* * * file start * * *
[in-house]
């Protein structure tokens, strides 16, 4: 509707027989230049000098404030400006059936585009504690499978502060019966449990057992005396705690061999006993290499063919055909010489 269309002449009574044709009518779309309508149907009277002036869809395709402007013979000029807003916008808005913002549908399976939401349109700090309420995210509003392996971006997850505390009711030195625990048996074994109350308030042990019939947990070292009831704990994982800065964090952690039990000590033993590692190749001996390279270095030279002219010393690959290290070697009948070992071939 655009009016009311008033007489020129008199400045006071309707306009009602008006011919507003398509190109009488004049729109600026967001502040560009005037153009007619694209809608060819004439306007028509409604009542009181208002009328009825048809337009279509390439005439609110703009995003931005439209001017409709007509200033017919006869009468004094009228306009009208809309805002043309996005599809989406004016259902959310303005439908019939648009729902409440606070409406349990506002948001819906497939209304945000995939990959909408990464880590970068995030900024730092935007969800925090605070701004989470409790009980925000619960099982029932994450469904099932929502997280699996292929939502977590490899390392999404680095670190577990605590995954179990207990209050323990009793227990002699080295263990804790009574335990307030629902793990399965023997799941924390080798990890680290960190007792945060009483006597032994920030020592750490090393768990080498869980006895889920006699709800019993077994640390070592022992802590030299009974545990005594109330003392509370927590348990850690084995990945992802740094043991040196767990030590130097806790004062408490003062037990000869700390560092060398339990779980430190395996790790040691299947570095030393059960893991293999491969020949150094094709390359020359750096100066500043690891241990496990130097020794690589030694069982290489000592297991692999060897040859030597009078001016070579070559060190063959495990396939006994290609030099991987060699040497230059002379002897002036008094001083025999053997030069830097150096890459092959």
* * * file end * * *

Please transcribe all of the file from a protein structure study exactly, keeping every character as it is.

[in-house]
């Protein structure tokens, strides 16, 4: 509707027989230049000098404030400006059936585009504690499978502060019966449990057992005396705690061999006993290499063919055909010489 269309002449009574044709009518779309309508149907009277002036869809395709402007013979000029807003916008808005913002549908399976939401349109700090309420995210509003392996971006997850505390009711030195625990048996074994109350308030042990019939947990070292009831704990994982800065964090952690039990000590033993590692190749001996390279270095030279002219010393690959290290070697009948070992071939 655009009016009311008033007489020129008199400045006071309707306009009602008006011919507003398509190109009488004049729109600026967001502040560009005037153009007619694209809608060819004439306007028509409604009542009181208002009328009825048809337009279509390439005439609110703009995003931005439209001017409709007509200033017919006869009468004094009228306009009208809309805002043309996005599809989406004016259902959310303005439908019939648009729902409440606070409406349990506002948001819906497939209304945000995939990959909408990464880590970068995030900024730092935007969800925090605070701004989470409790009980925000619960099982029932994450469904099932929502997280699996292929939502977590490899390392999404680095670190577990605590995954179990207990209050323990009793227990002699080295263990804790009574335990307030629902793990399965023997799941924390080798990890680290960190007792945060009483006597032994920030020592750490090393768990080498869980006895889920006699709800019993077994640390070592022992802590030299009974545990005594109330003392509370927590348990850690084995990945992802740094043991040196767990030590130097806790004062408490003062037990000869700390560092060398339990779980430190395996790790040691299947570095030393059960893991293999491969020949150094094709390359020359750096100066500043690891241990496990130097020794690589030694069982290489000592297991692999060897040859030597009078001016070579070559060190063959495990396939006994290609030099991987060699040497230059002379002897002036008094001083025999053997030069830097150096890459092959």